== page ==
Kent State volleyball players celebrate Heroes’ Week

Josh Johnston

Team remembers their heroes as they head to Air Force Academy Tournament in Colorado this weekend

A hero is someone who “goes above and beyond in order to help other people,” said Katie Veatch, a junior setter on the Kent State volleyball team.

When the Flashes think of their heroes, they often look to their families.

This week Kent State focused on its heroes in celebration of Heroes’ Week, which honors the memory of those who lost their lives on Sept. 11. The Flashes will keep their heroes in mind this weekend as they travel to Colorado Springs, Colo., for the Air Force Academy tournament.

Veatch said she sees her mom as a hero because of her college volleyball career.

“Ever since I was little, I wanted to be a volleyball player,” Veatch said. “My mom was a college setter too. She was my coach my whole life, so I always wanted to be her.”

Veatch’s mom taught her the benefits of hard work, she said.

“You did your work,” Veatch said. “No matter what you did, you did it to the best of your ability. That was our big thing at our house.”

Freshman Maigan Larsen called her grandfather a hero. Larsen said she relates to “Grandpa Larsen” because he was also a college athlete. Her grandfather died when she was 7 years old, but the memory of him drives Larsen when volleyball gets tough.

“I always pictured him looking at me like, ‘Maigan, don’t you dare give up,'” she said. “He’s always pushing me because he always pushed himself.”

Even though she was young when her grandfather died, Larsen said she can still remember some details about him.

This Weekend

KENT STATE (5-1) at AIR FORCE

ACADEMY TOURNAMENT

Where: Colorado Springs, Colo.

When: 3 p.m. today vs. Air Force (1-6),

7 p.m. today vs. North Carolina Central (0-7),

1 p.m. tomorrow vs. Texas A&M-Corpus Christi (1-5),

7 p.m. tomorrow vs. Florida Atlantic (5-2)

“As much as he was really serious, he was always a prankster,” she recalled. “He was always doing stupid little jokes. He was always strict, but he was always there to look out for us.”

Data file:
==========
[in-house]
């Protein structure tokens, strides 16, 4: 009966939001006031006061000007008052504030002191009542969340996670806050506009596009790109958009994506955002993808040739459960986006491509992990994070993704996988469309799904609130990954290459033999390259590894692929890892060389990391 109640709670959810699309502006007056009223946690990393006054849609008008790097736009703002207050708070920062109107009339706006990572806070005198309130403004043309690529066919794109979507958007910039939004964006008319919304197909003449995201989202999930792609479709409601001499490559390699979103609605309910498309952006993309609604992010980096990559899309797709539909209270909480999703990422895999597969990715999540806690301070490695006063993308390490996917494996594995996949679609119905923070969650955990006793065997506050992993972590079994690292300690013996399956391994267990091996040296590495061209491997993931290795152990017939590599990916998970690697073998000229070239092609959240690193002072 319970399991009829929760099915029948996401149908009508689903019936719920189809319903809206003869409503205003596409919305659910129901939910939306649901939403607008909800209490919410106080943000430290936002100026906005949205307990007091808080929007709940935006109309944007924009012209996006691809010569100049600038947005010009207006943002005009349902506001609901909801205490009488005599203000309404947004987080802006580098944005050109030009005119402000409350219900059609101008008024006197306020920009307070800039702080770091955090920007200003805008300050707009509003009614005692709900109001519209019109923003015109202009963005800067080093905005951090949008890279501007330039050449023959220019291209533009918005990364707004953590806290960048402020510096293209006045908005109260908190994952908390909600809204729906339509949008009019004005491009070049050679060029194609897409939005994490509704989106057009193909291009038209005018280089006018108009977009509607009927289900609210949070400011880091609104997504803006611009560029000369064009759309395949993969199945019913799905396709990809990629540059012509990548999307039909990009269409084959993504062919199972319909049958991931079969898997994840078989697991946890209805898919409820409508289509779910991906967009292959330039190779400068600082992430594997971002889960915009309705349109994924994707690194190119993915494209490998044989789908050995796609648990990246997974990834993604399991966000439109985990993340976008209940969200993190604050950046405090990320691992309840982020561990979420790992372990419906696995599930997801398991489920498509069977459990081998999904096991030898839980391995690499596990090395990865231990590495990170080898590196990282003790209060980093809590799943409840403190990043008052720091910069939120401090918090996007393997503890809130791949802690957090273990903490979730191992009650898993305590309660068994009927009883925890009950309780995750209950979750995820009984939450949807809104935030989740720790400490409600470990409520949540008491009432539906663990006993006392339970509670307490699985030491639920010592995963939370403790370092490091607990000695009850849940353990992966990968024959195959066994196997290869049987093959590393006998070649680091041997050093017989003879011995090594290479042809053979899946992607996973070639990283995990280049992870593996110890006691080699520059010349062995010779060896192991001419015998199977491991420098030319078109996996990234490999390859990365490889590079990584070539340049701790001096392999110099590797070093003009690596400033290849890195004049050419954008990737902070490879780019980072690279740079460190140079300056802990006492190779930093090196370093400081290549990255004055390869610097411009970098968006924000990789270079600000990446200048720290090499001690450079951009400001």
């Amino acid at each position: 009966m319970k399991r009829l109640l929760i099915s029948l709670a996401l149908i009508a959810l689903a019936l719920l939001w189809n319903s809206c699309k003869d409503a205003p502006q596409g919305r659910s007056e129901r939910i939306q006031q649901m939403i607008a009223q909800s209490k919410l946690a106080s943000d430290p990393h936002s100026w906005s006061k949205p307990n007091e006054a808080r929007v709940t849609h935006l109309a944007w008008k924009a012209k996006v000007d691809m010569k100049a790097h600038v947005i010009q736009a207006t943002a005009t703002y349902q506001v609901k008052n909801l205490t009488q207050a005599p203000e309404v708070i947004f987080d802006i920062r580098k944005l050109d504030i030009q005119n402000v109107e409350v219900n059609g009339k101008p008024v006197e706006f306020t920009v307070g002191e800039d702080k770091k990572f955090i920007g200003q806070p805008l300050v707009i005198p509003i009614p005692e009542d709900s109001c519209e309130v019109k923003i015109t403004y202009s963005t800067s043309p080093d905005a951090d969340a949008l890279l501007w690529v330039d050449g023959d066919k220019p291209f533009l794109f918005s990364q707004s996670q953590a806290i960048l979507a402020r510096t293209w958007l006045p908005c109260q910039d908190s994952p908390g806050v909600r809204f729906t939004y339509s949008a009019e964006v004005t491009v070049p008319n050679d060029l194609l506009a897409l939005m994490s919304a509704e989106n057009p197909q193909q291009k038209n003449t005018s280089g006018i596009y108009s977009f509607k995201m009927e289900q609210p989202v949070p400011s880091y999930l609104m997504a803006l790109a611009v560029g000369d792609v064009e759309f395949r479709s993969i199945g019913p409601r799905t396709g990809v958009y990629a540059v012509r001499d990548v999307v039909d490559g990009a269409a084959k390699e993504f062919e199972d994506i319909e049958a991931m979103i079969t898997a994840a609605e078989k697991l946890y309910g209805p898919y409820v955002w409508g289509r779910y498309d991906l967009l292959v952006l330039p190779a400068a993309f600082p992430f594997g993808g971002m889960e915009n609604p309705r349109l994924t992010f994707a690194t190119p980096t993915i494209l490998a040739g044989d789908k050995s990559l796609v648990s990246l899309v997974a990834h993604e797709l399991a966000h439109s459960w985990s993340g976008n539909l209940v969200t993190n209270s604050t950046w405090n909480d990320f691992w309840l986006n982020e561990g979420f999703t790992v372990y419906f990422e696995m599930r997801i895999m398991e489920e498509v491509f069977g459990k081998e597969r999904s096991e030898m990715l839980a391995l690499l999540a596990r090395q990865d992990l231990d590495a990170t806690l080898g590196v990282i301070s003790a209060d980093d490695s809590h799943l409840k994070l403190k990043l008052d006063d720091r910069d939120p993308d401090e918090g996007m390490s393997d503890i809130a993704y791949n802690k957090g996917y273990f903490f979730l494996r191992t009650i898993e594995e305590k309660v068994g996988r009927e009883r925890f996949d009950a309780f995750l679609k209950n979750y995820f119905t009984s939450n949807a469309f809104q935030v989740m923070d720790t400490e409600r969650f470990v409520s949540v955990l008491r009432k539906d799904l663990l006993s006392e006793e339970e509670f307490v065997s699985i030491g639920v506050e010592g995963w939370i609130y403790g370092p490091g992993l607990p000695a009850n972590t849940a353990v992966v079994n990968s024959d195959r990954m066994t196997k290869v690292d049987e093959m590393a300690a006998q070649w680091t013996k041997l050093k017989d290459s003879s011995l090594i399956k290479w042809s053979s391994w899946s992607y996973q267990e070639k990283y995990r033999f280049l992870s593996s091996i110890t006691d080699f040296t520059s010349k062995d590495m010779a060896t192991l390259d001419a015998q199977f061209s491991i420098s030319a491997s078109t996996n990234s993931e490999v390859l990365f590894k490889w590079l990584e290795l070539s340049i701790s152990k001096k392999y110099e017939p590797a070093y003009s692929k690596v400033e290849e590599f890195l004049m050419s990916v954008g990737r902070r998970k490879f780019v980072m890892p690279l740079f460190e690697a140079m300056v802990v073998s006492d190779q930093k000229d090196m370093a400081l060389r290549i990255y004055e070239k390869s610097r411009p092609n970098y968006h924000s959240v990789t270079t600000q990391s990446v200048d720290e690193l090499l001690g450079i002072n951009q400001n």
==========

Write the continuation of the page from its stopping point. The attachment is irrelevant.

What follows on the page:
Kent State coach Glen Conley said his father, a former football coach, inspired the way he coaches.

“He let the players play the game,” Conley said. “He always said the game was for the players. It’s not for the coaches, so let the players make as many decisions as they can.”

Conley said he tries to do the same for the Flashes by having setters call offensive plays and defensive specialists call defensive plays.

Not all the Flashes’ family heroes were sports figures, however. Senior Vaiva Laniauskas said her heroes were her grandparents, who are immigrants from Lithuania.

The couple risked their lives fleeing their homeland during World War II to come to America, she said. Through her grandparents’ experiences, she learned to persevere in life and love her family.

For junior Brianne Wille, her aunt is a hero because of her strong faith.

“She’s had cancer,” Wille said. “It’s gone right now, but she’s had it six times. Through it all she still praises God.”

Wille said her aunt’s strength during her illness has been an encouragement.

“I want to stay strong in my faith when it comes to hard times,” she said. “Turning to God is probably the best thing you can do instead of saying, ‘This sucks; my life is horrible.'”

Contact sports reporter Josh Johnston at [email protected]